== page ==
Elementary, Dear Watson!

When you face a problem, look into it. Don’t just look at the trunk of the tree, look to the branches because usually, they are the ones that bear the fruit. Yes, it’s important to make sure you get to the ‘roots’, but to know the depth of your problem, look to the branches.

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We all love reading detective novels. They show a significant mixture of human psychology, practicality, adventure and pure common sense. You would have wondered why I gave such an interesting title to this blog post. ‘Elementary, my dear Watson‘ has been one of my most favorite lines from the Sherlock Holmes series.  Every time the doctor is confused with Holmes’ mixture of pure common sense and acute observation, Sherlock would laugh and bring us to this particular line. The explanation that would follow would reveal to us why this great fictional detective found a minute and overlooked piece of evidence interesting.

So what is this post about, anyway?

It’s about these minute and overlooked things.

Let’s break down our subject to small pieces.

What makes these things so minute?

The surroundings! It is because of the colossal things around it, that we categorize it as ‘not-worthy-of-attention stuff’.

Is that the way we should analyze a situation?

Imagine there were two earths. One with a population of 7.125 billion people and the other with a population of 7.125 minus 1.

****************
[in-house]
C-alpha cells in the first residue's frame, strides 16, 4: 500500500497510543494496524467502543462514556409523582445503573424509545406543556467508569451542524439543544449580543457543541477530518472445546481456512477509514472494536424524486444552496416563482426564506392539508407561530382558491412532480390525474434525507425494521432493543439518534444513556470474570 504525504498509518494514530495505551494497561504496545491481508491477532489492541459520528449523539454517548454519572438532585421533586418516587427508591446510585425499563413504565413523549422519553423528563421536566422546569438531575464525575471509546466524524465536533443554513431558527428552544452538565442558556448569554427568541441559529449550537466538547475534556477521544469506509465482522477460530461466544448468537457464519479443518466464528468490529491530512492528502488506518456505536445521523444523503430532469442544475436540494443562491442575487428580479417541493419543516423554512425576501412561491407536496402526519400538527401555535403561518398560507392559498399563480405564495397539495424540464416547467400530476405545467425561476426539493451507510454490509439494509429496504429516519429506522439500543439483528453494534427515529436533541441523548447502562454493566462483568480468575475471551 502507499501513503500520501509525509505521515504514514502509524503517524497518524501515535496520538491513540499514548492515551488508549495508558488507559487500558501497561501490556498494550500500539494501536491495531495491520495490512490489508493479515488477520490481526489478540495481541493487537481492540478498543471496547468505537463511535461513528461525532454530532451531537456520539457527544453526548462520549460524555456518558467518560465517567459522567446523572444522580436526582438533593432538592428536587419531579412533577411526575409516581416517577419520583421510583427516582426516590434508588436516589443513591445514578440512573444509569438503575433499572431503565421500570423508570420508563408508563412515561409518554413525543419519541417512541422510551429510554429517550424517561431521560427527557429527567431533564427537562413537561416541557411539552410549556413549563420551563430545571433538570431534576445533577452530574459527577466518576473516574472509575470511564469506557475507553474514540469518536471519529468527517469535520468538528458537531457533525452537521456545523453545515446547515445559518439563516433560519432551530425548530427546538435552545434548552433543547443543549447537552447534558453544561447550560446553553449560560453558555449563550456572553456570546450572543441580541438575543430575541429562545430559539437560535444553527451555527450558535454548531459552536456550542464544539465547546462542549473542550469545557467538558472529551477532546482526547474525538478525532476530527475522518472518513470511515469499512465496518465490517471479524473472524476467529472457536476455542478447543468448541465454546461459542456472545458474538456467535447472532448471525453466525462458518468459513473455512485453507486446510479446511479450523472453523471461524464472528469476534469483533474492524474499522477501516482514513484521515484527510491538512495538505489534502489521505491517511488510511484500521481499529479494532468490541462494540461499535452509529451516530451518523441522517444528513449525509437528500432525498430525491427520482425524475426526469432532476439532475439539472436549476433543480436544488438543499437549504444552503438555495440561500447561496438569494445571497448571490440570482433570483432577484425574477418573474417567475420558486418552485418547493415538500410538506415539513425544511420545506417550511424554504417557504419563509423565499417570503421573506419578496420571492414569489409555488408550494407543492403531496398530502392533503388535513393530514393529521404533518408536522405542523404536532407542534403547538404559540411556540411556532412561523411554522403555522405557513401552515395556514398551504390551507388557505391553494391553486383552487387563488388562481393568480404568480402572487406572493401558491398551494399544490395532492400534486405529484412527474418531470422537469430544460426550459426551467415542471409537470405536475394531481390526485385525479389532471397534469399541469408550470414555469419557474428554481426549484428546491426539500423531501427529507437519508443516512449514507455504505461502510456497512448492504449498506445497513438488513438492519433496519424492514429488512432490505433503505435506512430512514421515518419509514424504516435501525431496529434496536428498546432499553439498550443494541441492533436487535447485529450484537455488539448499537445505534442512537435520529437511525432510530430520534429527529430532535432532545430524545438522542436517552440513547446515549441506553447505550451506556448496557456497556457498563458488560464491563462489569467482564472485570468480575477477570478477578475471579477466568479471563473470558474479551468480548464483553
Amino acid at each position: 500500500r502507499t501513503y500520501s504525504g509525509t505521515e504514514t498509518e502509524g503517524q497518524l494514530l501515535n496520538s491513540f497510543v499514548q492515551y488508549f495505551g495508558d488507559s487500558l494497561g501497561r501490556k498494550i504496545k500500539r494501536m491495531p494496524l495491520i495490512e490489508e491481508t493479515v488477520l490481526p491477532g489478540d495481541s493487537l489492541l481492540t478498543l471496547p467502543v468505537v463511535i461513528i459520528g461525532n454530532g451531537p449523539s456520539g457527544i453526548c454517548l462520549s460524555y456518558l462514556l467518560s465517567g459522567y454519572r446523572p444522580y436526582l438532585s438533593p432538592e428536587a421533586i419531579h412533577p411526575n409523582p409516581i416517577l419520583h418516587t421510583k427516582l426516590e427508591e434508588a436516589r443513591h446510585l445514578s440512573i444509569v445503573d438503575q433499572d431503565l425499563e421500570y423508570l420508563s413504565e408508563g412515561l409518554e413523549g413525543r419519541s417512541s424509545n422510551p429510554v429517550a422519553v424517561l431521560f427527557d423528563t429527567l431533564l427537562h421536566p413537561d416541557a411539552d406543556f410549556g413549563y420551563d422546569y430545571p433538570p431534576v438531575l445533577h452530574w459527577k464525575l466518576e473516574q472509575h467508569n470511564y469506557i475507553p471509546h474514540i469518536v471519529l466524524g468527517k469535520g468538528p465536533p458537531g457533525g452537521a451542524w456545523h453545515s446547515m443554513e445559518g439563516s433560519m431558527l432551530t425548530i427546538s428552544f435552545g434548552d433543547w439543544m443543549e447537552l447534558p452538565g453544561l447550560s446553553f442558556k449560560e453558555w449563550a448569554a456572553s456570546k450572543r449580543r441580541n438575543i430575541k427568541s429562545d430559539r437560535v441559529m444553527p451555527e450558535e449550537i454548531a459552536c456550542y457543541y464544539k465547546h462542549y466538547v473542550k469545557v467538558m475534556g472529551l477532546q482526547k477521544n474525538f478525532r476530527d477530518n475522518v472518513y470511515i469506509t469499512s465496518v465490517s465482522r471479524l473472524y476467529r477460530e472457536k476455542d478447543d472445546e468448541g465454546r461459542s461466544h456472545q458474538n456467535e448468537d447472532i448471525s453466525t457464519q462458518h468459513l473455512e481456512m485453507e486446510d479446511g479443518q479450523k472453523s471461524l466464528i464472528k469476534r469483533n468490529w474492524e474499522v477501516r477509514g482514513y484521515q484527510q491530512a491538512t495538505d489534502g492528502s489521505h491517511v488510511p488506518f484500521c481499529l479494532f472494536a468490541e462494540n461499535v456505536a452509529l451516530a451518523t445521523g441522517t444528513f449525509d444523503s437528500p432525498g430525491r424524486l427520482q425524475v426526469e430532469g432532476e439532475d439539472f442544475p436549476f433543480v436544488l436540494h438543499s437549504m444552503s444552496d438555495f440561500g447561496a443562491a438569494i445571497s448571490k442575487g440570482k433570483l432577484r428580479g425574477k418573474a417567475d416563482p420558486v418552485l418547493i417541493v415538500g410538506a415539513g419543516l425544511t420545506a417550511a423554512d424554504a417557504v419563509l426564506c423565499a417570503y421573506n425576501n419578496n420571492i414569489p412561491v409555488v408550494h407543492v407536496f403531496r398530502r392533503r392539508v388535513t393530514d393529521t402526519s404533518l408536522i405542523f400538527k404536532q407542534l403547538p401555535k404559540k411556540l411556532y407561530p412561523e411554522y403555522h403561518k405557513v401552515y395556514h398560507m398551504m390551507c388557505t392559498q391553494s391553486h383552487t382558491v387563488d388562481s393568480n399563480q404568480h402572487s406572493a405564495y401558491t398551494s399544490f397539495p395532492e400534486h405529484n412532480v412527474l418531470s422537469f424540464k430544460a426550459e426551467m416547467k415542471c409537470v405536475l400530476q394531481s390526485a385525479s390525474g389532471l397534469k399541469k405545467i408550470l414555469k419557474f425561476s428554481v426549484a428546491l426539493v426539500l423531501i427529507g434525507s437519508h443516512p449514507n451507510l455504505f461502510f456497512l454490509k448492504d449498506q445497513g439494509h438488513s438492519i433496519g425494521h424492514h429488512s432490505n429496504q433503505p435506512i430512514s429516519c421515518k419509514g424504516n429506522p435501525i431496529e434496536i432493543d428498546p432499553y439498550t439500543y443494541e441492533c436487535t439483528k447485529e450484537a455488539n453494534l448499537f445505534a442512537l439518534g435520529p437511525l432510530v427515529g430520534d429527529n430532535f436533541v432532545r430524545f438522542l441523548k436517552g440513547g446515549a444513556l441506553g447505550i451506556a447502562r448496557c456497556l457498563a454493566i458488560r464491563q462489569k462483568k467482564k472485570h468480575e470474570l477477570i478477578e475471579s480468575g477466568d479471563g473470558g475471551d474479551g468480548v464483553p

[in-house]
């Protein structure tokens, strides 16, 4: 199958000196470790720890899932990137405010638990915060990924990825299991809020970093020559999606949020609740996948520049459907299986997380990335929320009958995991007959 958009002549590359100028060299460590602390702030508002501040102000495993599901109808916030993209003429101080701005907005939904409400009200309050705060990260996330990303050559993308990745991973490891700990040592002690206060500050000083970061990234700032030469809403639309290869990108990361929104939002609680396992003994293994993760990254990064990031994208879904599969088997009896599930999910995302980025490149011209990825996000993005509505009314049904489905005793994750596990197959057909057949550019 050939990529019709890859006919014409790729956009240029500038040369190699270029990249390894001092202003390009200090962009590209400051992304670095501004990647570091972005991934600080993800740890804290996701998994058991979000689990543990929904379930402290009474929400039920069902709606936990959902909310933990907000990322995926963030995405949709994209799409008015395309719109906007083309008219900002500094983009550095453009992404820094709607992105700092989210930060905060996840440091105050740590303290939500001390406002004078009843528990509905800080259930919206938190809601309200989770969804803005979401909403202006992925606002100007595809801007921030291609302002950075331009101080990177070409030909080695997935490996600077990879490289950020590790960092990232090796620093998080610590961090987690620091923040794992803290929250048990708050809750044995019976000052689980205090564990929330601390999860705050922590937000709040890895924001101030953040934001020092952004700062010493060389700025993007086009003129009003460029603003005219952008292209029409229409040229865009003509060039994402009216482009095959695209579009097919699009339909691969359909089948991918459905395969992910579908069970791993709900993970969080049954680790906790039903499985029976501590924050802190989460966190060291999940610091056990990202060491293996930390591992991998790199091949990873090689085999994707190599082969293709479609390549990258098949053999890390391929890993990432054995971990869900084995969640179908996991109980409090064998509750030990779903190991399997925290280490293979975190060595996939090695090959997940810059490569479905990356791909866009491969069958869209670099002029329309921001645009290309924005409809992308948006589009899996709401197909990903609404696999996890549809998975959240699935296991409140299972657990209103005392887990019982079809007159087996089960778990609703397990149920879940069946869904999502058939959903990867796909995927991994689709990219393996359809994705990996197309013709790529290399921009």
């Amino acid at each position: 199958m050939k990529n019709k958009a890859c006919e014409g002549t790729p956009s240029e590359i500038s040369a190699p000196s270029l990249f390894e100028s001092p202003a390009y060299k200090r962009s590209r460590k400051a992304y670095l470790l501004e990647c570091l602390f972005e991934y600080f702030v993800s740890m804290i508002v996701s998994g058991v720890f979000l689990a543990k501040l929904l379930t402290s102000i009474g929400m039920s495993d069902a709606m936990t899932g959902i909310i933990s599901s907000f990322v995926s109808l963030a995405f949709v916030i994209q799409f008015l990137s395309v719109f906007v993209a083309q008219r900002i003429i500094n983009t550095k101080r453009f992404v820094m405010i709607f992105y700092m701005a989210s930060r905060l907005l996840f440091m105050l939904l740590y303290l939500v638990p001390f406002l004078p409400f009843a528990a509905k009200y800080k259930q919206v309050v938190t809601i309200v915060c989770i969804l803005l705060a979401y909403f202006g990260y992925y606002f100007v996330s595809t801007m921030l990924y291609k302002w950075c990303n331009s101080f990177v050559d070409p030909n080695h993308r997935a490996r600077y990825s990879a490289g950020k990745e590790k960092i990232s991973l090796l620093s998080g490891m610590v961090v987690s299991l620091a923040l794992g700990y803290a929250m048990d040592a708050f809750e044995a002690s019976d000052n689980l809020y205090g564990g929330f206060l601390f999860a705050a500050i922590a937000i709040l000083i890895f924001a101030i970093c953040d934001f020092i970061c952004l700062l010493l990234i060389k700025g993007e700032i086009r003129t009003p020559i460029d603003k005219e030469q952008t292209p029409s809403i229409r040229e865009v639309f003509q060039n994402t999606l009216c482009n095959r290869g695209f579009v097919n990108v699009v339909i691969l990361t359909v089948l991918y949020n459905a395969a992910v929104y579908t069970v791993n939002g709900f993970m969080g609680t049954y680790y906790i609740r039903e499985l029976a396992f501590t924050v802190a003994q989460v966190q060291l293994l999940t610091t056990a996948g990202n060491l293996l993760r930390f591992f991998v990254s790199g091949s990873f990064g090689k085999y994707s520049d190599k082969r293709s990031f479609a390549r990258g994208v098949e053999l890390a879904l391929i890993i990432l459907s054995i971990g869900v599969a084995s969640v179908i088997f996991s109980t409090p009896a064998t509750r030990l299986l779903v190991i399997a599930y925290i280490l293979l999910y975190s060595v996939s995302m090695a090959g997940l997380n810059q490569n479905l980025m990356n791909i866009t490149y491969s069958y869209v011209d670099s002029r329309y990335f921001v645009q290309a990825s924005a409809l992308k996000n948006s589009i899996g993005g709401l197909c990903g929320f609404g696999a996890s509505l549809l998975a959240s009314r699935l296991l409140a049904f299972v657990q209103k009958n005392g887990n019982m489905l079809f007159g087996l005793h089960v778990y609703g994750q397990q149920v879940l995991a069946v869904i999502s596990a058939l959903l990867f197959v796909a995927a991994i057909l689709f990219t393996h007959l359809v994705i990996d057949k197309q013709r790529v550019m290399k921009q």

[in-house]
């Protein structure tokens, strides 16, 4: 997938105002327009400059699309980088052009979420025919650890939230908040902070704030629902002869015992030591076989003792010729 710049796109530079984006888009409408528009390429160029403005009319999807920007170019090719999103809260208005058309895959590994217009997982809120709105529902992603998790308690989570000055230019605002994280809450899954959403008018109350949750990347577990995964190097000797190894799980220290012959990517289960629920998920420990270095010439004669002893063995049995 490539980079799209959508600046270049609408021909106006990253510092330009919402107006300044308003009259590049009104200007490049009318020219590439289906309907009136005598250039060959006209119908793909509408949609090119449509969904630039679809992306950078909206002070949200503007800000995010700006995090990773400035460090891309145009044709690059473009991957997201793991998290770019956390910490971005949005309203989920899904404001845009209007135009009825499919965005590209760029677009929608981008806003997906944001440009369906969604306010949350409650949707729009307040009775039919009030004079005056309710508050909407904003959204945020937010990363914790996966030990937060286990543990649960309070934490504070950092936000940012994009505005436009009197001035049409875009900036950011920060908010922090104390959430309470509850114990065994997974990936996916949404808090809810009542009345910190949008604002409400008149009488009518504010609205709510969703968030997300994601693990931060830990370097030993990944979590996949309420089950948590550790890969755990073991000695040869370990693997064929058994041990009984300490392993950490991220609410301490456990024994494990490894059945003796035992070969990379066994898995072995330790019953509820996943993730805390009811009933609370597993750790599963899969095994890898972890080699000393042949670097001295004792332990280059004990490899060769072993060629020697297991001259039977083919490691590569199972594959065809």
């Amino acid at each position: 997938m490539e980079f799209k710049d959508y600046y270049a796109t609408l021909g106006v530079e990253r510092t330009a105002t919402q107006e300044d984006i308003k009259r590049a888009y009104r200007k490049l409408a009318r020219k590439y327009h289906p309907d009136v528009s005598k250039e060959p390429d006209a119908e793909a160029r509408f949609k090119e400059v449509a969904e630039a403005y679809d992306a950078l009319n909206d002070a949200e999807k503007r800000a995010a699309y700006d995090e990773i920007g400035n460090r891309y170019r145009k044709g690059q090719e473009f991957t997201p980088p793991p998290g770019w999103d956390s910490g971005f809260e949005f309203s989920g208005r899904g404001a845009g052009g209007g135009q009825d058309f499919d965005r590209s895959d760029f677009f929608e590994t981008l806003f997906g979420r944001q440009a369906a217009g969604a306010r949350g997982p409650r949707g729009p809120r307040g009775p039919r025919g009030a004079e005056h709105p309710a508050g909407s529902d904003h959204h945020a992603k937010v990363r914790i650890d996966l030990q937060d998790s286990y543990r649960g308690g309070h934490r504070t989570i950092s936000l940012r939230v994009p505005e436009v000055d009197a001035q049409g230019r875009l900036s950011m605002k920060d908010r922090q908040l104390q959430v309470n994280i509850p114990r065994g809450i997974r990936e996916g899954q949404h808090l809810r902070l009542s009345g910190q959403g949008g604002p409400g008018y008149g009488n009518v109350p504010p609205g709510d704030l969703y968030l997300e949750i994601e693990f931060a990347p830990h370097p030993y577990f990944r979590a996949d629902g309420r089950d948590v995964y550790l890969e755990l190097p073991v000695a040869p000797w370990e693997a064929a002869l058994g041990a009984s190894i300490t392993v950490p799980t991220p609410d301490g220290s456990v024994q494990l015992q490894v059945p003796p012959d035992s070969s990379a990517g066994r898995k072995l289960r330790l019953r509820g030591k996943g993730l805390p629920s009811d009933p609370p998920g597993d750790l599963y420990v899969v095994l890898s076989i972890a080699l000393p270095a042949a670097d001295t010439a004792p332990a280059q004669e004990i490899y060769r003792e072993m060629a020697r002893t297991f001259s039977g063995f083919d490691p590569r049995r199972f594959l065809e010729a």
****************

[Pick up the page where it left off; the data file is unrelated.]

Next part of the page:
Will you agree with me if I said the two earths were the same?

Well, you shouldn’t!!

Why not?

Because the extra person is going to live for decades. He is going to smile at many, who will share the happiness by smiling at many others, who in turn will . . .  . .

Well, you get the idea.

And that’s just one human gesture. It can travel all over the world and make a colossal change.

Every minute thing in life is important. If we look into our lives, taking in every detail, I believe we would thank God much more because we would realize the ‘beauty in the small things’ as I call it. And sometimes they are the most enjoyable ones too.

When you face a problem, look into it. Don’t just look at the trunk of the tree, look to the branches because usually, they are the ones that bear the fruit. Yes, it’s important to make sure you get to the ‘roots’, but to know the depth of your problem, look to the branches.

So next time you use this theory and point out a magnificent beauty somebody never noticed before and they ask you how you noticed it, just tell them,

“Elementary, my dear Watson!!!”

2 thoughts on “Elementary, Dear Watson!

  1. This is a delightful post. It reminds me of the Butterfly Effect. Even the flap of a butterfly’s wings can have unexpected consequences. Certainly that 1 person in 7.125 billion could do things that are difficult to anticipate. What if that one person shared the gospel with thousands of people, invented technology to clean up all the pollution in the world, or found a way for people to be immune to all forms of virus.

    Liked by 1 person

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